As the June 9 roll out date has passed, 401(k) providers have begun taking steps to alter their plans in accordance with the Department of Labor's (DOL) fiduciary standard. While the rule will primarily impact providers, since plan sponsors are already considered fiduciaries, sponsors still need to be aware of changes that can effect their plans and plan participants. The DOL rule has held, and will continue to hold, plan sponsors responsible for upholding the fiduciary standard and protecting the interests of their participants.
In response to the new rule, many 401(k) providers have begun issuing new agreements to plan sponsors. This is a good time for sponsors review their plans and ensure they fully understand their fee structures. Now more than ever, plan sponsors are under pressure to stay abreast of these changes. To fail to do so is to risk facing both the Department of Labor, which is responsible for overseeing plan compliance, and your participants in court. (For more, see: DOL Fiduciary Rule Explained as of July 5th, 2017.)
Replacing the Convoluted Market
With the DOL’s new fiduciary standard, there is a greater need to find new fee structures that will meet with the law’s requirements. If the law is fully passed, it is likely the result will be fewer share classes and more transparent fee structures. To this end, the fund industry is considering the addition of two new types of shares called "T shares" and "clean shares." The idea is to replace the convoluted market, currently composed of over 25,000 share classes, with fewer classes and more straightforward fees.
T shares are designed specifically to adhere to the DOL’s fiduciary requirements. They would charge a flat commission across all asset classes. This flat rate is intended to combat the incentive some advisors face of stock-stuffing their plans with equity funds that charge a higher sales load rather than bond funds. According to the director of policy research at Morningstar Inc., Aron Szapiro, the new fiduciary rule would still allow funds to charge sales fees. It merely aims to reduce the incentive plan sponsors and advisors face to prioritize high-load funds over lower-load ones. T shares will charge specific loads based on the company as opposed to the share class.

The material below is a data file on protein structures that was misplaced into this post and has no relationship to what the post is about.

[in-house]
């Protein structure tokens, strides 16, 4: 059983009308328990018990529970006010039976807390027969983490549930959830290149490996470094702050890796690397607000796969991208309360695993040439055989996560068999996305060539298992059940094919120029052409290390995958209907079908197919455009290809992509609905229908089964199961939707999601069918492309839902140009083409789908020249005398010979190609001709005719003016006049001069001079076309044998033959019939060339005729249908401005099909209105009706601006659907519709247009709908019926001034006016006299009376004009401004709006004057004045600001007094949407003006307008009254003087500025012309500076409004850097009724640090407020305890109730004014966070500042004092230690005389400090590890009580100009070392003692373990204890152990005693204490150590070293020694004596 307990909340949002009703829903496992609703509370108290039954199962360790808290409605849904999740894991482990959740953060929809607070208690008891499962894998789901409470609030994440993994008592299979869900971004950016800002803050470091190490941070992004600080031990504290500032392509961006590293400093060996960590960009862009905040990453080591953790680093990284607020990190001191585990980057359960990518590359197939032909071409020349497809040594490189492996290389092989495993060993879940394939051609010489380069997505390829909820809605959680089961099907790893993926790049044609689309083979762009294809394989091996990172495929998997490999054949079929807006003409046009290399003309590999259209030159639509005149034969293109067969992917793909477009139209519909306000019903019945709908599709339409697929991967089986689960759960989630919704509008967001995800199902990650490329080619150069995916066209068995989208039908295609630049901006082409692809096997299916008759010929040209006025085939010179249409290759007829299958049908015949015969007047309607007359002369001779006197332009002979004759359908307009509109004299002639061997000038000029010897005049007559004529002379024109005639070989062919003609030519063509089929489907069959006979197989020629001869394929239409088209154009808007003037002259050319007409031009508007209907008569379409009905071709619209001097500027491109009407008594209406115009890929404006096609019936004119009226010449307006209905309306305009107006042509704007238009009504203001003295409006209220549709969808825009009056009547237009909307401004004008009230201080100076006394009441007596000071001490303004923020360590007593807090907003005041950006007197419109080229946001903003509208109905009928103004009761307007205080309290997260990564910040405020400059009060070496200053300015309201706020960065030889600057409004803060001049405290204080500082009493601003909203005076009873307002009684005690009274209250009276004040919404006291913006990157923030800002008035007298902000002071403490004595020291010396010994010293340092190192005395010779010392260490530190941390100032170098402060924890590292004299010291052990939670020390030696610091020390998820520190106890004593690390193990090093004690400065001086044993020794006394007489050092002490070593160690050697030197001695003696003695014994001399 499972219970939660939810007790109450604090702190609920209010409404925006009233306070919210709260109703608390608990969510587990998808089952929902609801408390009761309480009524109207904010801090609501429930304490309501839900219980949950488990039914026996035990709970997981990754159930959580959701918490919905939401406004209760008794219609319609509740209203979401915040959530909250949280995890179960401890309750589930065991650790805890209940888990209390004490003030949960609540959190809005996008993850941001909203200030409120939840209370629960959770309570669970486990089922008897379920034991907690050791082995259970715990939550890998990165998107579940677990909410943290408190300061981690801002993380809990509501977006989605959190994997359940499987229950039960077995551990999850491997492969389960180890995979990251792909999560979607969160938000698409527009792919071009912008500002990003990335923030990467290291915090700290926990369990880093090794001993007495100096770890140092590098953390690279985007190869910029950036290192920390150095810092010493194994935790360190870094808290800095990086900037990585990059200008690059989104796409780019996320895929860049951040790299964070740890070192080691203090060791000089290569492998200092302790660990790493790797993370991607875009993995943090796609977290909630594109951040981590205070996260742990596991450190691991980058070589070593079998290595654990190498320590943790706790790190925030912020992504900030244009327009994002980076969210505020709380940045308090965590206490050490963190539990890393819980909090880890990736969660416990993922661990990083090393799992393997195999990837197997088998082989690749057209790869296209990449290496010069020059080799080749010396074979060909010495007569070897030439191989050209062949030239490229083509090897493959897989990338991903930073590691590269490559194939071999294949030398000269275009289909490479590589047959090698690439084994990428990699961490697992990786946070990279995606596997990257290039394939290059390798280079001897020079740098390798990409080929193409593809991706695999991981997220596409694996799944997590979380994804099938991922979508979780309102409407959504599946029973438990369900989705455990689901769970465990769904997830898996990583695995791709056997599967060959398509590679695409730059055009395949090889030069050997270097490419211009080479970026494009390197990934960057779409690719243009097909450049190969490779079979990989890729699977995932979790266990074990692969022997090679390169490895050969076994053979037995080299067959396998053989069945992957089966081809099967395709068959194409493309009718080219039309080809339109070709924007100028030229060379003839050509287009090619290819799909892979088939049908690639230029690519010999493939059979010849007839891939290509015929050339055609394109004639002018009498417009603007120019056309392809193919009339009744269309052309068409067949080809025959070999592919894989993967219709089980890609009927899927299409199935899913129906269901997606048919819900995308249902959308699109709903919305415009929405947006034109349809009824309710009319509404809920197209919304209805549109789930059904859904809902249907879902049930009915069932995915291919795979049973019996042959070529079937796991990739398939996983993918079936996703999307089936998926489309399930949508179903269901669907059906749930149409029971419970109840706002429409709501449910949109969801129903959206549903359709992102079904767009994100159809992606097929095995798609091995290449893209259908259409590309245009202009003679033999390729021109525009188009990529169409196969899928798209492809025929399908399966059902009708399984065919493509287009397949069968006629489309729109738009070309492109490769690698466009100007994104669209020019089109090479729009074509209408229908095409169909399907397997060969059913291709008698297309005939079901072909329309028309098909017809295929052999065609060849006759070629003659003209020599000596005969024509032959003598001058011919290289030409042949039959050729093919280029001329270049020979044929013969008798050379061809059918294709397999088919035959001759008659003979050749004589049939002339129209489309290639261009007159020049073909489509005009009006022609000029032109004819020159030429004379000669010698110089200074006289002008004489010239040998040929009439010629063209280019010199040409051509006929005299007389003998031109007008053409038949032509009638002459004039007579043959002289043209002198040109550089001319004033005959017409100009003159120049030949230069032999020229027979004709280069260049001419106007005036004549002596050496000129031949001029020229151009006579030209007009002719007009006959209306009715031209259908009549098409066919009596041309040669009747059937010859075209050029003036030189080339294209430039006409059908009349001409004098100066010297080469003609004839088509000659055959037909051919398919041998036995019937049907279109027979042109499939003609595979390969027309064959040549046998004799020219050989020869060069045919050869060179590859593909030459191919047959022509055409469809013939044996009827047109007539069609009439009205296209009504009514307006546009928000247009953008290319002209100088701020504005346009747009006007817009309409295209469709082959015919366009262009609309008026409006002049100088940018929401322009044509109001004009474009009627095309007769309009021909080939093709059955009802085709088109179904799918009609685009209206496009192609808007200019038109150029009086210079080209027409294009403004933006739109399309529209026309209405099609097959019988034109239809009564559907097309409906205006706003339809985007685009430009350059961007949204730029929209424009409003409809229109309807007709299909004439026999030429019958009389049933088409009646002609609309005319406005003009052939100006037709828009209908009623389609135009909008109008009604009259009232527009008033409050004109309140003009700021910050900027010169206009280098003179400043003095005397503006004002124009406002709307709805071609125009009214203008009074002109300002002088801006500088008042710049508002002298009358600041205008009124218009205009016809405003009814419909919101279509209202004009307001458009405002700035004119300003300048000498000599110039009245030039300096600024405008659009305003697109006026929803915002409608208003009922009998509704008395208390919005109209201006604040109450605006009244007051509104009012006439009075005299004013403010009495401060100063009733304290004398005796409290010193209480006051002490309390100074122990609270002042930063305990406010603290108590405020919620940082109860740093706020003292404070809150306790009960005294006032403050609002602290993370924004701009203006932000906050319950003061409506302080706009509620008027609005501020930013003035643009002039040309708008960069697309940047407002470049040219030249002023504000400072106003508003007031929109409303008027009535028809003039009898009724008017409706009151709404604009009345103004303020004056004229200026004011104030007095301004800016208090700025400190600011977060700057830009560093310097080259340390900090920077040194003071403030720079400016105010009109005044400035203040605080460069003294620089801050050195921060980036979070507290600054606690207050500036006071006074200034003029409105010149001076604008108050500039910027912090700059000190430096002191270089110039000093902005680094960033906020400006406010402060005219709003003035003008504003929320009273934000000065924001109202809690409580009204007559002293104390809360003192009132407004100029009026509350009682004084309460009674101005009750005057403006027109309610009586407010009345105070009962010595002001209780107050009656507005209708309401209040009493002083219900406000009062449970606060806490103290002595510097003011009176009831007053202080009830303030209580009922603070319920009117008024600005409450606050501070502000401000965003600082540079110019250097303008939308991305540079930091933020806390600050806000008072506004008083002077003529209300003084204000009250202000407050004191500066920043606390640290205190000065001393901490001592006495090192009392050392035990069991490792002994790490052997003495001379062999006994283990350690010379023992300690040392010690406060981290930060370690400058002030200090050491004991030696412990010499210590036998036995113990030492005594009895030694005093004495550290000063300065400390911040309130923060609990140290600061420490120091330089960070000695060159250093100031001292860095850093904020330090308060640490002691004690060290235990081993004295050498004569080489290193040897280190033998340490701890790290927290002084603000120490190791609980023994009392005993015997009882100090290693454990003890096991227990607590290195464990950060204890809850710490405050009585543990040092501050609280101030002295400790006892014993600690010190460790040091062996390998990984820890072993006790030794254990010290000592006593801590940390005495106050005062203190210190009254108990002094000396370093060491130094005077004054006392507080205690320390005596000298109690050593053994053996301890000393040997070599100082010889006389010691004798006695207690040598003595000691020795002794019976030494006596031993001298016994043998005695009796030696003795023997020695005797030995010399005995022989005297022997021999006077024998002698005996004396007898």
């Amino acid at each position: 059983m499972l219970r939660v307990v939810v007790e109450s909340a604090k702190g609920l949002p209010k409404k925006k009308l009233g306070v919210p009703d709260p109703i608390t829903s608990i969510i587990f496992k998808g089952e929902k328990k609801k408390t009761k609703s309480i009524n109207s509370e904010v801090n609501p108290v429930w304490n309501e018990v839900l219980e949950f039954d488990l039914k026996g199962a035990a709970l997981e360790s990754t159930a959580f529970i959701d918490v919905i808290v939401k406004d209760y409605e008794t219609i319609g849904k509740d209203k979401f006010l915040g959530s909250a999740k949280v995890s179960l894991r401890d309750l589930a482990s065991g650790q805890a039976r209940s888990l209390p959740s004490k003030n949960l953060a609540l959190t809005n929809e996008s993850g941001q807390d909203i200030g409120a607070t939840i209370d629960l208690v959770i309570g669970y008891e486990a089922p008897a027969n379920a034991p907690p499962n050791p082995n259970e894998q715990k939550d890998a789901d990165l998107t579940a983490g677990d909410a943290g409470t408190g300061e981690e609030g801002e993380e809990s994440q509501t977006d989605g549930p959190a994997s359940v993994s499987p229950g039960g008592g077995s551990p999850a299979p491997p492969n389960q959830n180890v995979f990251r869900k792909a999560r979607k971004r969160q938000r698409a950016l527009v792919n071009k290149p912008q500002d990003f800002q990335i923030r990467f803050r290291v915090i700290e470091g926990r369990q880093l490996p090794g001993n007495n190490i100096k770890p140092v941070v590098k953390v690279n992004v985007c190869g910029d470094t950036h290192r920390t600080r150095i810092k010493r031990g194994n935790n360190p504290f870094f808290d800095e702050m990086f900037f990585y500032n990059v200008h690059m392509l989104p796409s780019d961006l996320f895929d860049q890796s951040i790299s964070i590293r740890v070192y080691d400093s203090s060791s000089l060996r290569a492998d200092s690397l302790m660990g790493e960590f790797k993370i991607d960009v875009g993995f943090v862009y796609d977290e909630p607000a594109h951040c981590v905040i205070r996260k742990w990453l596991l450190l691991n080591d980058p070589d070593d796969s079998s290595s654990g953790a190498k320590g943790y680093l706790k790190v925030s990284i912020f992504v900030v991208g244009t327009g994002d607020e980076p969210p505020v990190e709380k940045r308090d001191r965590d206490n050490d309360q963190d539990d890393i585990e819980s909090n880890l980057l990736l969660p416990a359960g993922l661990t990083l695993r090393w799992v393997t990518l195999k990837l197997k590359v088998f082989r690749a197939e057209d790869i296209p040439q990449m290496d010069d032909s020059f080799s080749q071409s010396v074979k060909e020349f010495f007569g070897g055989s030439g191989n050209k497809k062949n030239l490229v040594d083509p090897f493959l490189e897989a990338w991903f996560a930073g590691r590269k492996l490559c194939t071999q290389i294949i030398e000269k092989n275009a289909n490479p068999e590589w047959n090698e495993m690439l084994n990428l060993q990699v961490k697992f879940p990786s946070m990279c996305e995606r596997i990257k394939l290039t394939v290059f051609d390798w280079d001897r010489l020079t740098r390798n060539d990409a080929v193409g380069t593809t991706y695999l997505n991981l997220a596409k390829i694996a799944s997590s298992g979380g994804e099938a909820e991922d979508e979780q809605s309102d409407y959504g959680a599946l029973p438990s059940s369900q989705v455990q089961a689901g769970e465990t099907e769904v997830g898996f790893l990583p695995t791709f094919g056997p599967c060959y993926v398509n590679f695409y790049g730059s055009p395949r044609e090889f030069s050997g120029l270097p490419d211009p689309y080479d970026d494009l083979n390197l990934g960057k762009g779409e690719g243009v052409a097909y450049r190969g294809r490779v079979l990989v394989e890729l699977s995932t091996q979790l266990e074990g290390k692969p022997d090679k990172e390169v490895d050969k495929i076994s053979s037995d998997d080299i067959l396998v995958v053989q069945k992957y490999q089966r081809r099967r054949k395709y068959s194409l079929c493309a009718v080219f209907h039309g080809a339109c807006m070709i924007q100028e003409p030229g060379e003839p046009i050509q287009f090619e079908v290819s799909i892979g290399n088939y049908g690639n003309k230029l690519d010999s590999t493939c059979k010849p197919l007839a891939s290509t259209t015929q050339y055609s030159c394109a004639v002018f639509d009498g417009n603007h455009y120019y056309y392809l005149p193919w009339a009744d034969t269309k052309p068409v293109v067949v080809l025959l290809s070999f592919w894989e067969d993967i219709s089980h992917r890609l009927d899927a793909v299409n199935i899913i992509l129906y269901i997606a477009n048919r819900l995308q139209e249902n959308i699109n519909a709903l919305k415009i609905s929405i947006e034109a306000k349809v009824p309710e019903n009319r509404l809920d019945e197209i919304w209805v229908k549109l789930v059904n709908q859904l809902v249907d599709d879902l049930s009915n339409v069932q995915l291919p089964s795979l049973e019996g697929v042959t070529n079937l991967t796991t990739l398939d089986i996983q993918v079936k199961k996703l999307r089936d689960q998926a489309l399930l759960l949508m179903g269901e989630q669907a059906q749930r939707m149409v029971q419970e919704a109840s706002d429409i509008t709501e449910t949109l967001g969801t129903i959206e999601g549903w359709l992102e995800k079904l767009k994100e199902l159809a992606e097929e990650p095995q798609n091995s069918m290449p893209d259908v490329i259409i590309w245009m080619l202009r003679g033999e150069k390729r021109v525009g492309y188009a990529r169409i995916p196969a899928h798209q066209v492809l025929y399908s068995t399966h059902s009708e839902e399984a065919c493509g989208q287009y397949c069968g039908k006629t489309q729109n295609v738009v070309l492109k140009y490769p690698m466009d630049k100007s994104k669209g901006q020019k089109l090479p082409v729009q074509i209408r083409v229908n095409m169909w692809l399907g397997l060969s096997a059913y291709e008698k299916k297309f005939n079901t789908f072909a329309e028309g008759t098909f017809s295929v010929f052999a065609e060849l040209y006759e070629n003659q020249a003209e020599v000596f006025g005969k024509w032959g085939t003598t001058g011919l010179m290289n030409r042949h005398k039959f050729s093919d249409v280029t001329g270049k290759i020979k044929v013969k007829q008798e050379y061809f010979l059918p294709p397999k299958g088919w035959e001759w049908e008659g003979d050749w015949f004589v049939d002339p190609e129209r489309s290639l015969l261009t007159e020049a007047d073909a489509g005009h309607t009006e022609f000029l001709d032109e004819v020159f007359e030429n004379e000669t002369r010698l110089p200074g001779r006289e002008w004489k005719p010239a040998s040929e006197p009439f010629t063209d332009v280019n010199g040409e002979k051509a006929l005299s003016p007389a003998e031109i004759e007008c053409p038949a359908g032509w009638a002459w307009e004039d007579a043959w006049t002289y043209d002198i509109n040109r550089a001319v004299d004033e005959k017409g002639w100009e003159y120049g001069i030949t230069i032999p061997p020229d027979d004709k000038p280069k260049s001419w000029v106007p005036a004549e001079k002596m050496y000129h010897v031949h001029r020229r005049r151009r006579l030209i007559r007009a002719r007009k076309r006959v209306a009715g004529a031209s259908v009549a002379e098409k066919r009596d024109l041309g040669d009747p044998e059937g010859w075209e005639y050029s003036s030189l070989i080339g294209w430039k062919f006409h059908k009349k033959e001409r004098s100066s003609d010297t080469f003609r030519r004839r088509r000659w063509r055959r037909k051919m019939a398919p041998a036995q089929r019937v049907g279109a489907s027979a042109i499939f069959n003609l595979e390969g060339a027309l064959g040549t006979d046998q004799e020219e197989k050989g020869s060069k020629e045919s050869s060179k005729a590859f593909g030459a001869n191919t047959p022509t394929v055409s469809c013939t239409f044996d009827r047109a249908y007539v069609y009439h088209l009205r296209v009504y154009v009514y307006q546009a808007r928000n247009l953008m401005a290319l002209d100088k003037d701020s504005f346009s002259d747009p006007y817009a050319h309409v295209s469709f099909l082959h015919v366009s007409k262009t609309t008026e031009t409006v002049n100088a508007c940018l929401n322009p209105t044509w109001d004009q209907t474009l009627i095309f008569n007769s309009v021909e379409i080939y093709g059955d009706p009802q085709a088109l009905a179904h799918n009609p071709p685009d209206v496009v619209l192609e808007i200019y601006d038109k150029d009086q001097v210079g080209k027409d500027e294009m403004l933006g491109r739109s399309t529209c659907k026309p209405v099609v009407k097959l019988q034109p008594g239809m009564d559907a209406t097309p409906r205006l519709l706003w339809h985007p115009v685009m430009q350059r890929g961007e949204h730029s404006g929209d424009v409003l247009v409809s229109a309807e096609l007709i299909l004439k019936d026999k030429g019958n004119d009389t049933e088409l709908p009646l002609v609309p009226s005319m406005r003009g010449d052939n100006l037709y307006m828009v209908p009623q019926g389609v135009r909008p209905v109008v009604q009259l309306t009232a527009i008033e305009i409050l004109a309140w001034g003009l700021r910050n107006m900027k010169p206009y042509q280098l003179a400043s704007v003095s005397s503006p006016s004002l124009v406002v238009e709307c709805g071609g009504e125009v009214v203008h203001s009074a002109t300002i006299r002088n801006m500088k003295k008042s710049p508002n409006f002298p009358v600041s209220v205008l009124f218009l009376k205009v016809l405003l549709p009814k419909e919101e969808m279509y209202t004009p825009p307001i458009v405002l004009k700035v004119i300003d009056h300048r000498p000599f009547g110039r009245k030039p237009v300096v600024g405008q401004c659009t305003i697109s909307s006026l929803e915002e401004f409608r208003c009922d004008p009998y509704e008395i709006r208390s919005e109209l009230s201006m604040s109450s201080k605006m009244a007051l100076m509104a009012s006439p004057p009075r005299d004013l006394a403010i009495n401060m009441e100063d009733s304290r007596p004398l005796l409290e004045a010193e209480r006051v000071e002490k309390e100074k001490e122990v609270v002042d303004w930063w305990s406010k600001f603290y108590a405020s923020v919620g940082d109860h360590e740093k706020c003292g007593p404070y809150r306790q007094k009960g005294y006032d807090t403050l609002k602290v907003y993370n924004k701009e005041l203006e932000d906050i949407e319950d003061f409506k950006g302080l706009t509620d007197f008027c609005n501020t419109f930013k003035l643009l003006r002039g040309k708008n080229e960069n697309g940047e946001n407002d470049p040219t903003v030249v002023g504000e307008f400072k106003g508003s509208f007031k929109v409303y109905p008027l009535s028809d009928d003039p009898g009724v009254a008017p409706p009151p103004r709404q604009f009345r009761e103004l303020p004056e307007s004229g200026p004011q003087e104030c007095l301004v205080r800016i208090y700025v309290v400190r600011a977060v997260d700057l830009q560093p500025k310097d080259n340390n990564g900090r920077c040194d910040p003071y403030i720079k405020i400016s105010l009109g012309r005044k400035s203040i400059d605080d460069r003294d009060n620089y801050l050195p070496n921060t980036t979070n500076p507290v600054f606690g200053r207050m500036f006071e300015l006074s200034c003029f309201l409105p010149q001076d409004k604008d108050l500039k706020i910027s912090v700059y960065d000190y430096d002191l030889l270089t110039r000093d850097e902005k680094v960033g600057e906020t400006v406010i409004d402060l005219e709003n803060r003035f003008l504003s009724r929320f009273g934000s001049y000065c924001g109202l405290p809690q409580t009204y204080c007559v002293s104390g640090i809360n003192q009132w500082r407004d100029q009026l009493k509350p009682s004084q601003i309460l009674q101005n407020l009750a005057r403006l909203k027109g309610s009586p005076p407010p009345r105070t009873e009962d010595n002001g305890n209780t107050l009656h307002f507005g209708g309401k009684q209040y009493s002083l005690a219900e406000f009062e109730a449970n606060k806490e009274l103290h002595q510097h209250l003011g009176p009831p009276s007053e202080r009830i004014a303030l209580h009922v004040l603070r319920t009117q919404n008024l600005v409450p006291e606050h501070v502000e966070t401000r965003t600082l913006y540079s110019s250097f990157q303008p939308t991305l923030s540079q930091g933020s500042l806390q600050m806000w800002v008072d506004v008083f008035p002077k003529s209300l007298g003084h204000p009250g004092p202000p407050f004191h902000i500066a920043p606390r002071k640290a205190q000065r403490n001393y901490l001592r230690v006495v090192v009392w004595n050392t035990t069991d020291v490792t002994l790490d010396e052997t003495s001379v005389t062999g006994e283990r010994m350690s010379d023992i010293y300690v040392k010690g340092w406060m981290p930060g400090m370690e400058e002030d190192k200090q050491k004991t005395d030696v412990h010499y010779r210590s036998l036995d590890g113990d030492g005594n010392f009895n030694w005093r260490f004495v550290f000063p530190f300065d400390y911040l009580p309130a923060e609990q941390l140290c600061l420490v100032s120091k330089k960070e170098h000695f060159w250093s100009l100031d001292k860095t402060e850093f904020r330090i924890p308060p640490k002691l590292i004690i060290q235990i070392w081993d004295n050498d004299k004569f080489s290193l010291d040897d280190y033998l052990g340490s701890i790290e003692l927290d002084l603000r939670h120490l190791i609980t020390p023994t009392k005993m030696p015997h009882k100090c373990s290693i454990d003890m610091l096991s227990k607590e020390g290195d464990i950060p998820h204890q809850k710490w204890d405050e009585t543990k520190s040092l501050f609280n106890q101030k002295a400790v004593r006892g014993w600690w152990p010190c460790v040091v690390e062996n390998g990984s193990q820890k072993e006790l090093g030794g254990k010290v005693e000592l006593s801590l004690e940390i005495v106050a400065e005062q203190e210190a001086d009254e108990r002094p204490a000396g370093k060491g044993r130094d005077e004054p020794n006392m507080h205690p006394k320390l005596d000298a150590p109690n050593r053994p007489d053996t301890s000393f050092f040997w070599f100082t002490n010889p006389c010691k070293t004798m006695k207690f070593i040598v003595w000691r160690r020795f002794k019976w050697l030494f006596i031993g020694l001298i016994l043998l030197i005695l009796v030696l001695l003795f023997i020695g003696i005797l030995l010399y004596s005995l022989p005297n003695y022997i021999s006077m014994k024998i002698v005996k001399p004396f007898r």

Clean shares will separate the costs of investment management from fund distribution. With clean shares, advisors would charge a separate fee from the fund distributor. By removing embedded 12(b)-1 fees and commissions, advisors negate the risk of plan sponsors breaching their fiduciary responsibility with unreasonable revenue sharing practices.
From a personnel perspective, the broad scope of the DOL’s definition of a fiduciary could mean that plan HR and call center personnel qualify as fiduciaries. If this is the case, plan sponsors will be responsible for monitoring their personnel’s interactions with participants to ensure that the fiduciary standard is upheld.
Some record keepers are choosing to become fiduciaries under the DOL’s law as well. For plan sponsors, this means facing a new decision: to use a non-fiduciary record-keeper or opt for one that has adopted a fiduciary role. The former may mean less paperwork for the plan sponsor, but a non-fiduciary record-keeper could also mean participants are missing out on beneficial services and improved fee structures. (For more, see: How the New Fiduciary Rule Will Impact Investors.)
This article is adapted from Tyler Harrison's white paper “Building An Efficient Plan: An Overview of the Evolving 401(k) Landscape." You can download the full version here.